Bon is the name given the spiritual tradition practiced in Tibet prior to the arrival of Buddhism. Bon recognizes thousands of spirits although only a small number are consistently, dependably friendly toward people. Many Bon spirits are volatile, unpredictable, and temperamental, but rituals exist to propitiate, appease, or exorcise them.
Most of those thousands of spirits are localized: tied to a specific region, land, or natural formation: a rock or tree, for instance. Many are identified by the names of the locations in which they reside. Every building has its own presiding spirit.
Spirits are classified as peaceful or wrathful and further divided by type:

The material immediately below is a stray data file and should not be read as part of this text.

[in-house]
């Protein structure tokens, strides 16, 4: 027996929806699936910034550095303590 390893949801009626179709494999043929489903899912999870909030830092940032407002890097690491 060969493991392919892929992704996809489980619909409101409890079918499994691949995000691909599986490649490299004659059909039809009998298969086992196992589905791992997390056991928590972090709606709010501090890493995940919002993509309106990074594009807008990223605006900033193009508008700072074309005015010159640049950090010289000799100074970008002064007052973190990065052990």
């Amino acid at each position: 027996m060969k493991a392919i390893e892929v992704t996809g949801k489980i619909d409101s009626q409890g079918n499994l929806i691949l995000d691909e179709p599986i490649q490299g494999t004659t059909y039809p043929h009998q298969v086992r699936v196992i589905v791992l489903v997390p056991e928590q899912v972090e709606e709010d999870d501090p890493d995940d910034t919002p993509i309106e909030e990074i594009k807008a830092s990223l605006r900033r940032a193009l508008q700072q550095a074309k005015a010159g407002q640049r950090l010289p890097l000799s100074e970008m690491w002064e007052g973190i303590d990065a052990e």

• Klu (water spirits)
• Nan (spirits of trees and stones)
• Sadag (earth spirits)
• Tsan (sky spirits usually found atop mountains)
Each human being possesses a cadre of at least five spirits (benevolent and malevolent) who are born with you and who reside within you. Every life may be understood as involving the struggle between various spirits encountered.
Bon possesses an extremely complex cosmology. Historically there has been a contentious relationship between Buddhist and Bon practitioners (for political as well as spiritual reasons), including a century of religious warfare in the ninth and tenth centuries, but Tenzin Gyatso, the present Dalai Lama, has expressed support for Bon as it is so close to the heart of Tibetan culture.
See also: Ekajata; Khadiravani; Klu; Padmasambhava; Palden Lhamo
From the Encyclopedia of Spirits: The Ultimate Guide to the Magic of Fairies, Genies, Demons, Ghosts, Gods & Goddesses– Written by Judika Illes Copyright © 2009 by Judika Illes.